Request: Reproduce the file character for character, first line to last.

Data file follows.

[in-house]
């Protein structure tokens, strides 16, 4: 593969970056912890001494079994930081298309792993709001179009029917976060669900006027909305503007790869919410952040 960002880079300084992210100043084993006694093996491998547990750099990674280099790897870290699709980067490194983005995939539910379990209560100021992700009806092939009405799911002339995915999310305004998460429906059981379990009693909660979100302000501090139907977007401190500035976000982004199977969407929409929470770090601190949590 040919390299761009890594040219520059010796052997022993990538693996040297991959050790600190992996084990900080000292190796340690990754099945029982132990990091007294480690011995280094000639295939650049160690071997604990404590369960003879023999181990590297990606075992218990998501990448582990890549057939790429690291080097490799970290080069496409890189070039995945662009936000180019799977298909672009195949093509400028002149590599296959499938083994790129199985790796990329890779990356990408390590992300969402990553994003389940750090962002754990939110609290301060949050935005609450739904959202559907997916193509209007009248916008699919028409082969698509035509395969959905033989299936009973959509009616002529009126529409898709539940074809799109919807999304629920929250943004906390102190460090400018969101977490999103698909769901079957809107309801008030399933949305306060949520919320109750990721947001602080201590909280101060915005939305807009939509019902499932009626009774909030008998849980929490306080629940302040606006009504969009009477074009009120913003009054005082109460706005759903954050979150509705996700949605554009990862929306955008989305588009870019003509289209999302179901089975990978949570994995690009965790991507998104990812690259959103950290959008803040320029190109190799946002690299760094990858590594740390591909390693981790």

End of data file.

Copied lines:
[in-house]
């Protein structure tokens, strides 16, 4: 593969970056912890001494079994930081298309792993709001179009029917976060669900006027909305503007790869919410952040 960002880079300084992210100043084993006694093996491998547990750099990674280099790897870290699709980067490194983005995939539910379990209560100021992700009806092939009405799911002339995915999310305004998460429906059981379990009693909660979100302000501090139907977007401190500035976000982004199977969407929409929470770090601190949590 040919390299761009890594040219520059010796052997022993990538693996040297991959050790600190992996084990900080000292190796340690990754099945029982132990990091007294480690011995280094000639295939650049160690071997604990404590369960003879023999181990590297990606075992218990998501990448582990890549057939790429690291080097490799970290080069496409890189070039995945662009936000180019799977298909672009195949093509400028002149590599296959499938083994790129199985790796990329890779990356990408390590992300969402990553994003389940750090962002754990939110609290301060949050935005609450739904959202559907997916193509209007009248916008699919028409082969698509035509395969959905033989299936009973959509009616002529009126529409898709539940074809799109919807999304629920929250943004906390102190460090400018969101977490999103698909769901079957809107309801008030399933949305306060949520919320109750990721947001602080201590909280101060915005939305807009939509019902499932009626009774909030008998849980929490306080629940302040606006009504969009009477074009009120913003009054005082109460706005759903954050979150509705996700949605554009990862929306955008989305588009870019003509289209999302179901089975990978949570994995690009965790991507998104990812690259959103950290959008803040320029190109190799946002690299760094990858590594740390591909390693981790």